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Pa. shale gas permitting slows in December as prices stay low

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Essential Energy Insights - February 2021

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Six trends shaping the industries and sectors we cover in 2021

Six trends shaping the industries and sectors we cover in 2021


Pa. shale gas permitting slows in December as prices stay low

Pennsylvania's shale gas drillers pulled nearly one-third fewer drilling permits in December 2019 compared to the year prior as activity shifted from the dry gas northeast counties of the state to the liquids-rich wet gas counties around Pittsburgh in the southwest.

The state Department of Environmental Protection said Jan. 10 that Pennsylvania drillers pulled 101 shale gas permits in December, 27% less than they did in December 2018, as 2020 begins to shape up as a year of subdued "maintenance" drilling with natural gas futures below $2.50/MMBtu for most of 2020.

EQT Corp., the state and the country's largest gas producer, pulled 23% fewer permits for new wells compared to the year prior, while a second big southwest operator, Range Resources Corp., chopped its permitting by 69% year over year in December. Range said Jan. 7 that it would cut capital spending 29% in 2020 and hold production flat at 2.3 Bcfe/d.

Among the state's largest five producers, who account for 64% of the state's gas production, only northeast operators Cabot Oil & Gas Corp. and Chesapeake Energy Corp. increased their permitting activity over December 2018 levels. The shift in activity to the southwest was driven by private drillers such as family-owned Snyder Brothers Inc., which pulled nine permits to drill in its home county of Armstrong, northeast of Pittsburgh, and ArcLight Capital Partners LLC-backed Greylock Energy, which received five permits for new wells in Greene County south of Pittsburgh.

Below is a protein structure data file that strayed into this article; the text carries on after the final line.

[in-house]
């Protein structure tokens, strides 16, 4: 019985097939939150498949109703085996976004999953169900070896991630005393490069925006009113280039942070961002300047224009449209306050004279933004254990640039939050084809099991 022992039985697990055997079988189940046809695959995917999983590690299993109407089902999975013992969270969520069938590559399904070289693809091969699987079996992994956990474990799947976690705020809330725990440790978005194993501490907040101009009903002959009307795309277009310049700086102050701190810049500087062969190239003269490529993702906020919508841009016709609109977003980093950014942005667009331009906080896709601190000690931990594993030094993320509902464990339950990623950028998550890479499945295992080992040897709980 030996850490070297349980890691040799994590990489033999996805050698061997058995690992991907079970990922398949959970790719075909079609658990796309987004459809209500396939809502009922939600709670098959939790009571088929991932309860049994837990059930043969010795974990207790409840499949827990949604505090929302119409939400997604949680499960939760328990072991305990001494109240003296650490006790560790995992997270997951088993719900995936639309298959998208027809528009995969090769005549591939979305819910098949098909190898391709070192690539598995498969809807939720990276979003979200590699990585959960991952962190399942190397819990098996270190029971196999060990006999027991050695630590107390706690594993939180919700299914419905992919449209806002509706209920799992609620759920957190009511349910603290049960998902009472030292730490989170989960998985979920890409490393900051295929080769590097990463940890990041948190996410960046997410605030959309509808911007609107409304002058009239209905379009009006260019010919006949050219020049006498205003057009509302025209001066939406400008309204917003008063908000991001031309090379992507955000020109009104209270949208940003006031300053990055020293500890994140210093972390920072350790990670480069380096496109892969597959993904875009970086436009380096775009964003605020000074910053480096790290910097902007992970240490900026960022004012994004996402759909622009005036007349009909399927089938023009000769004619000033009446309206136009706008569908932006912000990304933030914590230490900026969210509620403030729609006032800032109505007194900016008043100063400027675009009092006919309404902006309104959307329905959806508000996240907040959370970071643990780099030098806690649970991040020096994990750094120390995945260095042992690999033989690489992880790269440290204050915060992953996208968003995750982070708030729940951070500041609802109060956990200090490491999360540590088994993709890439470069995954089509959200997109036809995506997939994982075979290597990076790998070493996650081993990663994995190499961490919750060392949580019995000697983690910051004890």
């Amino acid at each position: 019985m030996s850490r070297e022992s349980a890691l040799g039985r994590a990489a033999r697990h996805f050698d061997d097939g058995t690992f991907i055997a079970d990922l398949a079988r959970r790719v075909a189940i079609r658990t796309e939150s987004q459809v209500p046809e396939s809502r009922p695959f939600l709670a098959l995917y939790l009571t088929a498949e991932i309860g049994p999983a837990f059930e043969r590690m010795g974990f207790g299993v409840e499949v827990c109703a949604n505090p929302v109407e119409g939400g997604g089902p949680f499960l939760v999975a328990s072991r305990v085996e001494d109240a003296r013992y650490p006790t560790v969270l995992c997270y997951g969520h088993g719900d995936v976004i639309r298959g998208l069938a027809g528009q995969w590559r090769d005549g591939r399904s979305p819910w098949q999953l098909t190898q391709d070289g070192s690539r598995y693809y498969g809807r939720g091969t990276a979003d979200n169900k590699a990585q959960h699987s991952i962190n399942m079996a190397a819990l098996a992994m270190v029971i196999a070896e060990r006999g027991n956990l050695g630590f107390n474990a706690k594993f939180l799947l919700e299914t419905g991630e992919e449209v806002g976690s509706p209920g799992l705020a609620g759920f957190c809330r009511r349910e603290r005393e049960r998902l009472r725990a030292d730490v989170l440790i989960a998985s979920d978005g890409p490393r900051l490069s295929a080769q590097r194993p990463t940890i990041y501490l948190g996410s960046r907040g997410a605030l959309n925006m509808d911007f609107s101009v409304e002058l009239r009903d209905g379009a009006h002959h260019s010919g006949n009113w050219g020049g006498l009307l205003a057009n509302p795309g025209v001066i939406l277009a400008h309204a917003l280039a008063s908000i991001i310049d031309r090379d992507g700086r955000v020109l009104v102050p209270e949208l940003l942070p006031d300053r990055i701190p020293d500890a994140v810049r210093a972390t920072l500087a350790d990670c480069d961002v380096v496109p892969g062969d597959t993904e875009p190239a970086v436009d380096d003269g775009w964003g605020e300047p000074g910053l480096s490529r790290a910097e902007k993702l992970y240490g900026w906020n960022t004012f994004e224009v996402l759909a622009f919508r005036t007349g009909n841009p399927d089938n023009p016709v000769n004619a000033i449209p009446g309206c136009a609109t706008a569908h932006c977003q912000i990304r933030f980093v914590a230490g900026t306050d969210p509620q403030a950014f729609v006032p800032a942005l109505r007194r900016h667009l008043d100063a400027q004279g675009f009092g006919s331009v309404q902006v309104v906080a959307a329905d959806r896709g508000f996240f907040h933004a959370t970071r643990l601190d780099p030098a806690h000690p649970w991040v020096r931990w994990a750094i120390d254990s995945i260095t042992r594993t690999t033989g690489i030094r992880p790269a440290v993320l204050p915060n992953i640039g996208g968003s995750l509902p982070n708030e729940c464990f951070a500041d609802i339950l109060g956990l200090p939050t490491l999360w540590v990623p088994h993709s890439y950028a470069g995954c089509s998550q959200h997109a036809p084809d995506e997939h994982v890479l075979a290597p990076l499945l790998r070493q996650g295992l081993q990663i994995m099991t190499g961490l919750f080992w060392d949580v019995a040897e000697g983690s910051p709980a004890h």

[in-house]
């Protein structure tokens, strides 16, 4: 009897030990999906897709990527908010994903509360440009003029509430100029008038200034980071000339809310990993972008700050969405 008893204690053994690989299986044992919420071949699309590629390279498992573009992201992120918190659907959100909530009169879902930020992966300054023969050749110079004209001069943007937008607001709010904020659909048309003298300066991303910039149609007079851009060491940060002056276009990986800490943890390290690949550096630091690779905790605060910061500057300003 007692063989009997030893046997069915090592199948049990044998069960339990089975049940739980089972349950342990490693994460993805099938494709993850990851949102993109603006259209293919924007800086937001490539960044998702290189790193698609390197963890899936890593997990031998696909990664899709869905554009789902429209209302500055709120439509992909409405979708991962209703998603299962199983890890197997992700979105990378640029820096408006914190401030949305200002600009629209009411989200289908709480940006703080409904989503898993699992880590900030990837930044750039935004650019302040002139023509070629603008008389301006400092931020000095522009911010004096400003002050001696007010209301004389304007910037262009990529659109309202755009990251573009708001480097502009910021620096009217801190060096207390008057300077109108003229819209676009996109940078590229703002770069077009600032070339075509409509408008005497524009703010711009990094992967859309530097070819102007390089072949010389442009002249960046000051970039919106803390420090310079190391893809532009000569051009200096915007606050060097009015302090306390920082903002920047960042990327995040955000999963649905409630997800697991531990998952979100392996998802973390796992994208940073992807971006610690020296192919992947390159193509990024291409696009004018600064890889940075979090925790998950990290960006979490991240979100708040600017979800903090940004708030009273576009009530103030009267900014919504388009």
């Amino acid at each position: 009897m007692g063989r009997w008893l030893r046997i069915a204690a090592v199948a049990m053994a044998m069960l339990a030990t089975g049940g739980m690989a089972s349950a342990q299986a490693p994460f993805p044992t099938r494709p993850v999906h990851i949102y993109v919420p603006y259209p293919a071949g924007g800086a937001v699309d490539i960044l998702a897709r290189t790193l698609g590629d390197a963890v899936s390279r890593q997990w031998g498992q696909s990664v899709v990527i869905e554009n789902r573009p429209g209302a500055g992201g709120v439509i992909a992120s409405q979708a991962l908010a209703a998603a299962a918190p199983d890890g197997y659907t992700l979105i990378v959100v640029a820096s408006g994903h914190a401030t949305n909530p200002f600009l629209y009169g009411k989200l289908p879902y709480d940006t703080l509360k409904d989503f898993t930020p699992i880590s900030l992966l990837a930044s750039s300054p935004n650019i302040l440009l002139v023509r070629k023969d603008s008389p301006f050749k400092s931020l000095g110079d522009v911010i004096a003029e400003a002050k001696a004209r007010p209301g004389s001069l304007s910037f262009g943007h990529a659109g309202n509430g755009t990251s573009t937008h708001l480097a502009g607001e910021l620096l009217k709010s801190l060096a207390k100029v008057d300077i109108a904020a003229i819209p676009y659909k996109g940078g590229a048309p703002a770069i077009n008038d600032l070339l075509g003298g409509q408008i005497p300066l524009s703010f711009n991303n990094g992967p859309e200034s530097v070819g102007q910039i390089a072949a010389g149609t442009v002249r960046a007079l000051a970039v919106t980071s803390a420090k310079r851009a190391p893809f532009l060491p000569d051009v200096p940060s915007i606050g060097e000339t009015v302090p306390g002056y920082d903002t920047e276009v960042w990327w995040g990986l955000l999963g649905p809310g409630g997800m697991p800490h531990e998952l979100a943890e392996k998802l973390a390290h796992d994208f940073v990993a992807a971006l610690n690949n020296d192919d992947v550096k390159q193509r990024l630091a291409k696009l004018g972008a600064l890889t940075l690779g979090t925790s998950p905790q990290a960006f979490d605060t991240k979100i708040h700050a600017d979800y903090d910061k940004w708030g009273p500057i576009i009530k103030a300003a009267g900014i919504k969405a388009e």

Sanford C. Bernstein & Co. gas analyst Jean Ann Salisbury told her clients Jan. 9 to expect Appalachian production, of which Pennsylvania accounts for nearly 60%, to be nearly flat in 2020 with activity picking up toward the end of the year as operators complete their inventory of drilled but uncompleted wells and start seeing a possible 3.5 Bcf/d fall-off in volumes in 2021.

"At current Appalachia rig count, we forecast that Northeast production would decline by 0.5 Bcf/d in 2020 (year on year), beginning in earnest around April," she said. "However, this obscures that it falls ~3.5 Bcf/d exit to exit [in 2021]. ... But will gassy [exploration and production companies, or E&Ps] like Range, [Antero Resources Corp.], Cabot, EQT, Chesapeake, and [Southwestern Energy Co.] really let that happen, or will they add rigs to stay flat longer-term, even if [free cash flow] negative at the $2.30 forward strip? Our belief is that the rigs will come back, even without a higher gas price signal."

The increase in drilling and production will come because drillers have already made their largest cash commitments in leases, well pads and pipeline capacity and the marginal cost of adding volumes is low. "The 'sunk cost curse' keeps decline off the table even at prices below $2.75/MMBtu, our estimate of the true stay-flat cost," Bernstein said.

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